Net Charge Off - NCO

AAA

DEFINITION of 'Net Charge Off - NCO'

The dollar amount representing the difference between gross charge-offs and any subsequent recoveries of delinquent debt. Net charge offs refer to debt owed to a company that is unlikely to be recovered by that company. This "bad debt" often written off and classified as gross charge-offs. If, at a later date, some money is recovered on the debt, the amount is subtracted from the gross charge-offs to compute the net charge-off value.

BREAKING DOWN 'Net Charge Off - NCO'

Bad debt or poor credit quality loans are regularly charged off as bad debt and purged from the books, often on a monthly or quarterly basis. If, at a later date, the company find out it was wrong and part of the debt is actually repaid, the net charge-off can be calculated by finding the difference the gross charge-offs and the repaid debt. A negative value for net charge-offs indicates that recoveries are greater than charge-offs during a particular accounting period. Companies want this number to be low.

RELATED TERMS
  1. Allowance For Doubtful Accounts

    A contra-asset account that records the portion of a company's ...
  2. Return On Total Assets - ROTA

    A ratio that measures a company's earnings before interest and ...
  3. Accounting

    The systematic and comprehensive recording of financial transactions ...
  4. Bad Debt

    A debt that is not collectible and therefore worthless to the ...
  5. Bad Debt Expense

    An entry found on a business's income statement that represents ...
  6. Operating Cost

    Expenses associated with the maintenance and administration of ...
Related Articles
  1. Markets

    A Clear Look At EBITDA

    This measure has its benefits, but it can also present earnings through rose-colored glasses.
  2. Investing Basics

    What's Current Portion of Long-Term Debt?

    The current portion of long-term debt is the part of a company’s long-term debt that must be repaid within the next year.
  3. Economics

    Explaining Cost Control

    For a business, cost control entails managing and reducing expenses.
  4. Investing

    Build a Retirement Portfolio for a Different World

    When it comes to retirement rules of thumb, the financial industry is experiencing new guidelines and the new rules for navigating retirement.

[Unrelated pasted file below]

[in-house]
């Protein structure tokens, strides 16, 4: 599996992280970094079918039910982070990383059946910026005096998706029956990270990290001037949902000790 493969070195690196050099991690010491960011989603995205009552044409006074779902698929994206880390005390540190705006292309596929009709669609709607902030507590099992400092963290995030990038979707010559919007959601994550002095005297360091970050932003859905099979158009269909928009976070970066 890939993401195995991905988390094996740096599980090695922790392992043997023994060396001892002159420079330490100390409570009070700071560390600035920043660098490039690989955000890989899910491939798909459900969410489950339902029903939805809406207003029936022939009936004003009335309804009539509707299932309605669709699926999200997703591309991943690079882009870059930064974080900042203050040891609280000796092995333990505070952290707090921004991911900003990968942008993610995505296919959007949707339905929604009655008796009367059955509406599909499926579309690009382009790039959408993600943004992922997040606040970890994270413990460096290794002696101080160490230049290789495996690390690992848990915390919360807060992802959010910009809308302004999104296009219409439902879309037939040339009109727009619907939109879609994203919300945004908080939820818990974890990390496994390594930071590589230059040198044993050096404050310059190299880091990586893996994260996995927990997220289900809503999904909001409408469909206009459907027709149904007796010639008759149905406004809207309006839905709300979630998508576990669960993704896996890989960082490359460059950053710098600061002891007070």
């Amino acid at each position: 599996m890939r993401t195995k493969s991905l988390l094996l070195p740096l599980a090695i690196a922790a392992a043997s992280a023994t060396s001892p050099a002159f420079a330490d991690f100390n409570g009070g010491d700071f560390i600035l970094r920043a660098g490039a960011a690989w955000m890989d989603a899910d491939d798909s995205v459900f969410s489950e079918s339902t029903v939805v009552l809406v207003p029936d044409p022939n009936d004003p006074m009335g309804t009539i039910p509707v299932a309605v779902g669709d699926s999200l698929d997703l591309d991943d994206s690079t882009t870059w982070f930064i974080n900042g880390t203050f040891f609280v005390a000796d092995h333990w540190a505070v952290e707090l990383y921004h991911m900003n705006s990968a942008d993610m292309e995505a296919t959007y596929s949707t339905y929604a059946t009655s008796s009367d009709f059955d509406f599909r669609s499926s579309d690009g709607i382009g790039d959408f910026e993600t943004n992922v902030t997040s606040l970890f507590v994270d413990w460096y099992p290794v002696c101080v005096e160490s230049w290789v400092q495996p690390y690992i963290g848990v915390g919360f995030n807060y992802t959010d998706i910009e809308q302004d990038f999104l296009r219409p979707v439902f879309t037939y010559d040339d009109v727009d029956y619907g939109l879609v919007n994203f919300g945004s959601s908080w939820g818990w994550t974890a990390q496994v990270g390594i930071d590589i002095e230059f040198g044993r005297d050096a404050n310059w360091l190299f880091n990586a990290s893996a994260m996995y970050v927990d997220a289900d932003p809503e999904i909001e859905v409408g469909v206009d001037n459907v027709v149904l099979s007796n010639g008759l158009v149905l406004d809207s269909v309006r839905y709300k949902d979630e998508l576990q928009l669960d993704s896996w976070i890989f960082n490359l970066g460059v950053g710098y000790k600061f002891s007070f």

5. Economics

    Explaining Accounting Conservatism

    Accounting conservatism is a principal that requires accounting rules be applied with high degrees of verification.
  6. Investing

    Redefining the Stop-Loss

    Using Stop-losses for trading doesn’t mean ‘losing money’, but instead think about the money you'll start saving once you learn how they work.
  7. Fundamental Analysis

    10 Major Companies Tied to the Apple Supply Chain

    Apple has one of the best supply-chain models. Here are some of the top businesses involved, and the benefits and challenges for all.
  8. Term

    What are Non-GAAP Earnings?

    Non-GAAP earnings are a company’s earnings that are not reported according to Generally Accepted Accounting Principles.
  9. Mutual Funds & ETFs

    ETF Analysis: PowerShares FTSE RAFI US 1000

    Find out about the PowerShares FTSE RAFI U.S. 1000 ETF, and explore detailed analysis of the fund that invests in undervalued stocks.
  10. Options & Futures

    Use Options to Hedge Against Iron Ore Downslide

    Using iron ore options is a way to take advantage of a current downslide in iron ore prices, whether for producers or traders.
RELATED FAQS
  1. Who bears the risk of bad debts in securitization?

    Bad debts arise when borrowers default on their loans. This is one of the primary risks associated with securitized assets, ... Read Full Answer >>
  2. What happens if a company doesn't think it will collect on some of its receivables?

    The accounts receivable account, or receivables for short, is created when a company extends credit to a customer based on ... Read Full Answer >>
  3. How do dividends affect the balance sheet?

    Dividends paid in cash affect a company's balance sheet by decreasing the company's cash account on the asset side and decreasing ... Read Full Answer >>
  4. Are dividends considered an expense?

    Cash or stock dividends distributed to shareholders are not considered an expense on a company's income statement. Stock ... Read Full Answer >>
  5. Do dividends go on the balance sheet?

    The only account recorded on the balance sheet, when dividends are declared and before they are paid out to a company's shareholders, ... Read Full Answer >>
  6. What is the formula for calculating compound annual growth rate (CAGR) in Excel?

    The compound annual growth rate, or CAGR for short, measures the return on an investment over a certain period of time. Below ... Read Full Answer >>

You May Also Like

Hot Definitions
  1. Depreciation

    1. A method of allocating the cost of a tangible asset over its useful life. Businesses depreciate long-term assets for both ...
  2. Recession

    A significant decline in activity across the economy, lasting longer than a few months. It is visible in industrial production, ...
  3. Bubble Theory

    A school of thought that believes that the prices of assets can temporarily rise far above their true values and that these ...
  4. Stock Market Crash

    A rapid and often unanticipated drop in stock prices. A stock market crash can be the result of major catastrophic events, ...
  5. Financial Crisis

    A situation in which the value of financial institutions or assets drops rapidly. A financial crisis is often associated ...
  6. Election Period

    The period of time during which an investor who owns an extendable or retractable bond must indicate to the issuer whether ...
Trading Center
×

You are using adblocking software

Want access to all of Investopedia? Add us to your “whitelist”
so you'll never miss a feature!